Monthly Archives: August 2011

One Day and One Amazing Morning on Orange Street

Joanne Rocklin’s One Day and One Amazing Morning on Orange Street is a just right sort of book for the end of summer. It’s not too long, but it makes you think. It’s a little melancholy and sweet and poetic. It’s about family, community, history, everyday magic, and how we’re connected in ways that we sometimes recognize, and in ways that we’ll never notice.  You’ll be able to read it in an afternoon. I’d say it would be perfect hammock reading.

The story begins when an orange pylon appears on the curb in front of the empty lot on Orange Street. The empty lot is where the big old Valencia orange tree grows, and has grown for many years. A little while later a stranger shows up, and nobody knows why, though everyone has ideas. The orange tree and the empty lot are at the center of many small mysteries that will be uncovered and resolved by the end of one eventful day. You’ll get to know all of the kids who live on Orange Street, and you’ll love how they seem to be ordinary and quirky all at once. Each chapter reveals a bit more about their worries and hopes and ideas.

I do wonder about readership. This book meanders, and the way that things come together at the end might appeal more to an adult’s sense of nostalgia than to kids’ desire for drama. I hope that it finds its way into the hands of the right readers, because I’m sure they’ll love it.

Here are a few other reviews to check out: Book Nut, Books 4 Your Kids, Pipedreaming.

One Day and One Amazing Morning on Orange Street is published by Amulet.

I’ll Be There

Just about the only downside I experienced through reading Holly Goldberg Sloan’s debut novel, I’ll Be There, is that I’ve been walking around since I’ve finished it with the Jackson 5 playing very quietly inside my head over, and over, and over. (And there are days when I like the Jackson 5. Just not everyday). I suppose it says something about how much I admire this book that I am willing to let the Jackson-5-a-thon go, and tell you that you’d be crazy not to get your hands on this outstanding story as fast as you can manage. It’s evocative, thematically-rich, exciting, and touching. It has characters you’ll remember for a long time. It’s what a book should be, but often isn’t.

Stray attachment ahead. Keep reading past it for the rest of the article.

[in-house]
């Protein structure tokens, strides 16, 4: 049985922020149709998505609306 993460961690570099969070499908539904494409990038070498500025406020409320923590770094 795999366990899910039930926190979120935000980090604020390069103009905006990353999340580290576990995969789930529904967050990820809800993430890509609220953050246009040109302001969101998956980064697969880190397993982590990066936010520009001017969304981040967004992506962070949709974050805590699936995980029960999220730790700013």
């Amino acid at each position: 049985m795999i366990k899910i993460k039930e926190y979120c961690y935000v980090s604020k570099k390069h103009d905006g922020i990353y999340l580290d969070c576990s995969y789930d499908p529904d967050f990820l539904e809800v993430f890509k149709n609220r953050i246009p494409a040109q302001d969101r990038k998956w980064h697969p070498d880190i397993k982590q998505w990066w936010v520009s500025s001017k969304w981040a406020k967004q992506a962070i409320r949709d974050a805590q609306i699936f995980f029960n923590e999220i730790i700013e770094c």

Emily Bell is not a good singer. She knows it, but her father doesn’t seem to know it, or else because he’s a music professor he doesn’t want to believe it. Either way, he insists that she sings a solo in the church choir. But if he hadn’t insisted she might never have seen Sam, the strange guy at the very back of the church who was never there before. The fact that Emily sings, and that Sam witnesses her humiliation, and what he does after she runs out of the church – all of this is the beginning of their story. From this small moment which seems to be based so much on chance, these two are intertwined.

Throughout their lives, Sam and his little brother Riddle haven’t lived in one place for long. Their father is mentally unstable and he’s a thief, a combination that makes him frightening and difficult to oppose. After Sam and Emily fall for each other, it isn’t long before his father gets wind of it and sets events spinning towards danger for the boys and for Emily and her family.